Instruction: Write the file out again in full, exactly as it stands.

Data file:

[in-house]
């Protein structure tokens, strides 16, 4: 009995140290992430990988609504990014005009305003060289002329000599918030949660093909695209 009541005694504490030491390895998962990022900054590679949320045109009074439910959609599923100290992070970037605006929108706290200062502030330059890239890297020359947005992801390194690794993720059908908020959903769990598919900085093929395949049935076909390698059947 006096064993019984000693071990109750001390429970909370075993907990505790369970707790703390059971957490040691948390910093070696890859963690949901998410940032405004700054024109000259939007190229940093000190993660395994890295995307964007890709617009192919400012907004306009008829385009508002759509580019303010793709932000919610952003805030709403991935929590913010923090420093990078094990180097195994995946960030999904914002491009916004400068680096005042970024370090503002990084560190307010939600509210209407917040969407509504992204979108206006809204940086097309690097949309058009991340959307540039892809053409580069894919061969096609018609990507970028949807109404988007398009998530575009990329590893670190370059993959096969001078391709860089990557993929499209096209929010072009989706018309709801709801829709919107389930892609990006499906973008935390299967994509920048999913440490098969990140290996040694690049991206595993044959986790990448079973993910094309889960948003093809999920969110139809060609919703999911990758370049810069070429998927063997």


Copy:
[in-house]
């Protein structure tokens, strides 16, 4: 009995140290992430990988609504990014005009305003060289002329000599918030949660093909695209 009541005694504490030491390895998962990022900054590679949320045109009074439910959609599923100290992070970037605006929108706290200062502030330059890239890297020359947005992801390194690794993720059908908020959903769990598919900085093929395949049935076909390698059947 006096064993019984000693071990109750001390429970909370075993907990505790369970707790703390059971957490040691948390910093070696890859963690949901998410940032405004700054024109000259939007190229940093000190993660395994890295995307964007890709617009192919400012907004306009008829385009508002759509580019303010793709932000919610952003805030709403991935929590913010923090420093990078094990180097195994995946960030999904914002491009916004400068680096005042970024370090503002990084560190307010939600509210209407917040969407509504992204979108206006809204940086097309690097949309058009991340959307540039892809053409580069894919061969096609018609990507970028949807109404988007398009998530575009990329590893670190370059993959096969001078391709860089990557993929499209096209929010072009989706018309709801709801829709919107389930892609990006499906973008935390299967994509920048999913440490098969990140290996040694690049991206595993044959986790990448079973993910094309889960948003093809999920969110139809060609919703999911990758370049810069070429998927063997």